The enigmatic, almost totemic, structures currently on view at Pilar Corrias in London, are the new body of work by Brazilian artist Tunga. Entitled From “La Voie Humide” (translated The Humid Way), this is his second solo show at the gallery. Encompassing six mixed media sculptures and six works on paper and linen, the exhibition spans across the ground floor and lower ground floor areas.
Tunga utilises an array of materials including ceramics, glass, pearls, crystals, leather and gypsum intertwined with iron, bronze and rubber. His creations are not conventional sculptures but convoluted systems of objects, assembled to depict notions of human nature and existence. Solid iron tripods support like spines an array of curious devices evoking body parts and their function. The mysterious presence of human-like forms such as ears, lips, fingers and genitals is affixed with the multifaceted hypostasis of the body, incorporating physical and sensual interaction.
Tunga’s almost abstract biomorphism is reminiscent of the Kandiskian and Mirónian aesthetics whereas his compositional elements recall the surreal iconography of Giorgio de Chirico, Salvador Dalí and Yves Tanguy. In a domain of non-geographical coordinates, perplexing and unorthodox creatures in many shapes and sizes synthesise a concealed network of a perpetual life cycle.
The alchemy of the body is one of Tunga’s main areas of interest. Earthly elements such as minerals and terracotta appear as substitutes of bodily components. Human organs emerge as allegorical cornucopias overflowing with the riches of the earth and are parallelised with the fluids of the human body. For him, the human organism is a miniature version of the natural world; it represents the clockwork operation of nature.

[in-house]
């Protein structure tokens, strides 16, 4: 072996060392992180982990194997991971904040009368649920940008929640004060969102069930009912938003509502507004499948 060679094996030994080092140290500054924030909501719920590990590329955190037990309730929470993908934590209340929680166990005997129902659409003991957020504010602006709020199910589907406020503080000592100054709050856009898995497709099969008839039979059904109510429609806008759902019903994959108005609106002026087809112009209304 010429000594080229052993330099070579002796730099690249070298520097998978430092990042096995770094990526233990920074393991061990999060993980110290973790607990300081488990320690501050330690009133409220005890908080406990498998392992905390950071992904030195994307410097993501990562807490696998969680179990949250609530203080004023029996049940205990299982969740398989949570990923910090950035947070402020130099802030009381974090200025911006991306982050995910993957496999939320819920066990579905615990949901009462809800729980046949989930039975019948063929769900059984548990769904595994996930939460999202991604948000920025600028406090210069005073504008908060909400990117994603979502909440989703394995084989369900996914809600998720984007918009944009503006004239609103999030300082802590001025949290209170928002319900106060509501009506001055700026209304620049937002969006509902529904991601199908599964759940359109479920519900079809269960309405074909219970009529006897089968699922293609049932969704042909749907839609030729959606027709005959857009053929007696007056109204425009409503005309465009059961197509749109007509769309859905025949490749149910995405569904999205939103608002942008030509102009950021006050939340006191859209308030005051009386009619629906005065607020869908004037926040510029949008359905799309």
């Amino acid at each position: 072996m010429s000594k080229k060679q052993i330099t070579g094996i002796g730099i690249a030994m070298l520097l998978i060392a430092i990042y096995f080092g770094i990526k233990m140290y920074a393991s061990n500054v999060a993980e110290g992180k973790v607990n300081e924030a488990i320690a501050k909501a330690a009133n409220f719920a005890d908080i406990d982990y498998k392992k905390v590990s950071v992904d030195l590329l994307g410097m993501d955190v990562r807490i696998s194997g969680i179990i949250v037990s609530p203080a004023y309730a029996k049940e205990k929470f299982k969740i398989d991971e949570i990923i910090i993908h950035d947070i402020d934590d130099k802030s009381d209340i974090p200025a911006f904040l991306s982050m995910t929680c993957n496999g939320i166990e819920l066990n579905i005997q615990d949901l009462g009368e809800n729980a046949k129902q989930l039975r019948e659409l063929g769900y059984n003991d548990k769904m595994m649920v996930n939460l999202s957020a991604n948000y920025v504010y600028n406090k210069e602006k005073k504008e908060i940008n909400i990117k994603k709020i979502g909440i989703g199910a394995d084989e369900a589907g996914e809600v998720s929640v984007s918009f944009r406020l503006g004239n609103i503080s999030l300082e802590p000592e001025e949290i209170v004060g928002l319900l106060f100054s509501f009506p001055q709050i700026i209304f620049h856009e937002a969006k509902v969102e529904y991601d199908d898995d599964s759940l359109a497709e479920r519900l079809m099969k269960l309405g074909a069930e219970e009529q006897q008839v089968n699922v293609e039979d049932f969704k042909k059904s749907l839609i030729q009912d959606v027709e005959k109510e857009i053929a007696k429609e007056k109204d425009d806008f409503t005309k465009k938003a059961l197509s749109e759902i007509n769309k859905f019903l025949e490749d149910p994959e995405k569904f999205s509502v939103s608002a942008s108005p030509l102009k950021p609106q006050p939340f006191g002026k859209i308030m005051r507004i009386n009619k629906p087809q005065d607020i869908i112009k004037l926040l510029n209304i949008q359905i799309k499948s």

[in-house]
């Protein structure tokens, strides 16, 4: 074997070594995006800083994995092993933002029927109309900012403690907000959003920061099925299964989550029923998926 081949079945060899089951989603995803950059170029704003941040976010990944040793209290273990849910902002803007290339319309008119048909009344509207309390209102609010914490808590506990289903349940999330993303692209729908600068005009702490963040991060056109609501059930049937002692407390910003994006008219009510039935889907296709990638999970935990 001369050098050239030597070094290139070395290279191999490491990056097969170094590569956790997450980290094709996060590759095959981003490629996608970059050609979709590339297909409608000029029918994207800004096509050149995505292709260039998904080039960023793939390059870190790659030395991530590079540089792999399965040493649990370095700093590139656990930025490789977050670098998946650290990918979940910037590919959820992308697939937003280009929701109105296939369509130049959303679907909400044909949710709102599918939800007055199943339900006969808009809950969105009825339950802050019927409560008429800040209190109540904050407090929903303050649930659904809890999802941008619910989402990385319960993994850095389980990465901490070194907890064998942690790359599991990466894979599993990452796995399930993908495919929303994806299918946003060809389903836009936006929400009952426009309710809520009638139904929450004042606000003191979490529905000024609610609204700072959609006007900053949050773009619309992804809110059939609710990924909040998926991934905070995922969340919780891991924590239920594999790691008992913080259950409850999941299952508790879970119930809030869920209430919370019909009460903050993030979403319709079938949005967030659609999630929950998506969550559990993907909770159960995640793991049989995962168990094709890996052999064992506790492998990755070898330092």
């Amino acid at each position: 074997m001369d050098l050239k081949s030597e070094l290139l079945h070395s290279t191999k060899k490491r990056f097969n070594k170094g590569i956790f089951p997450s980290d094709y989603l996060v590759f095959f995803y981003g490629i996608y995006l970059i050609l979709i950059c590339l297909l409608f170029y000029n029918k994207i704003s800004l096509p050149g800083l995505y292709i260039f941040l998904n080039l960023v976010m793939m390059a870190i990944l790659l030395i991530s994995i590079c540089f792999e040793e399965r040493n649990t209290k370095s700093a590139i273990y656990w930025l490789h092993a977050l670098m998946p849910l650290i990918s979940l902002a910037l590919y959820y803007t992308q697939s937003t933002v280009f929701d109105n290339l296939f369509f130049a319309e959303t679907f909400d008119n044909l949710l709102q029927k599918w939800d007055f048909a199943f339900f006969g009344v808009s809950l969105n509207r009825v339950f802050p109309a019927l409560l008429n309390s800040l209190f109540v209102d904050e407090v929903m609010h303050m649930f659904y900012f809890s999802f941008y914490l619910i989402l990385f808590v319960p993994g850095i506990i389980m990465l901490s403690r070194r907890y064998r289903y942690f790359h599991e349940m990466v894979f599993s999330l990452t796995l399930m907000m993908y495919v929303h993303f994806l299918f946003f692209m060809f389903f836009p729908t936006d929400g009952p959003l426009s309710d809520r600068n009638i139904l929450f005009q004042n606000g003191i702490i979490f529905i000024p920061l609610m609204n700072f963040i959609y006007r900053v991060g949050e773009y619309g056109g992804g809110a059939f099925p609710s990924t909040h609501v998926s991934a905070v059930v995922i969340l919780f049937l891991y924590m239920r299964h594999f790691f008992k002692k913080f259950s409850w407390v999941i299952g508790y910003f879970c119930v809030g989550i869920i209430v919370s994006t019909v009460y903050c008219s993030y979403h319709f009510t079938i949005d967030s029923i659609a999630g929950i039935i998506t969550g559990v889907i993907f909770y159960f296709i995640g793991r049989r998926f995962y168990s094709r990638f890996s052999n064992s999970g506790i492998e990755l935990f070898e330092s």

While Tunga’s works render the quintessential systemic construction of living organisms, he concurrently conceals a state of deconstruction that permeates every single aspect of life. His research places emphasis on the Lacanian psychoanalytic theories. Investigating Lacan’s mirror stage in particular, who initially suggested that infants initially begin recognising themselves when looking in a mirror from the age of six months, Tunga focuses on that particular period of time preceding Lacan’s mirror stage. This occurs when the human figure is identified and decoded not by visual reaction but via inherent impulses and instinctual desire. The omnipresent sexual constituent in the artist’s work manifests the process of transformation through physical stimuli and energy reciprocity.
His group of drawings on handmade Himalayan paper and on suspended linen, incorporates one continuous line that forms one or more nude bodies. This is a study of human physiology and anatomy not in a medical modus operandi but conceived through a vivid idealism and romanticism. Analogously to the visual language and elegance of Hans Bellmer, Tunga’s figures are imbued with feelings and emotions. Mapping human bodies and engaging a single continuous line evinces a musical and rhythmic situation. Placing drawings and sculptures together, activates a palpable and intense dialogue between the two.
Tunga is a visionary whose survey involves not just a corpus of static works but also explores the definition of an underlying motion as well as the performative factor of his narrative. Having developed a deep interest in the energy flow and its interchange, he often demonstrates the relationship between live human bodies and his sculptures through performative enactment. For him, activating the body through esoteric processing is a journey in its own right. It is a journey of poetic expression and uncontainable energy embracing only one protagonist, the frail human body and its pathos.
Tunga: From “La Voie Humide”, Pilar Corrias, 54 Eastcastle Street, London, W1W 8EF.
1. Performance still: Tunga, Untitled, 2014, Performed during Private View at Pilar Corrias, London, November 2014. Photo: Mark Blower.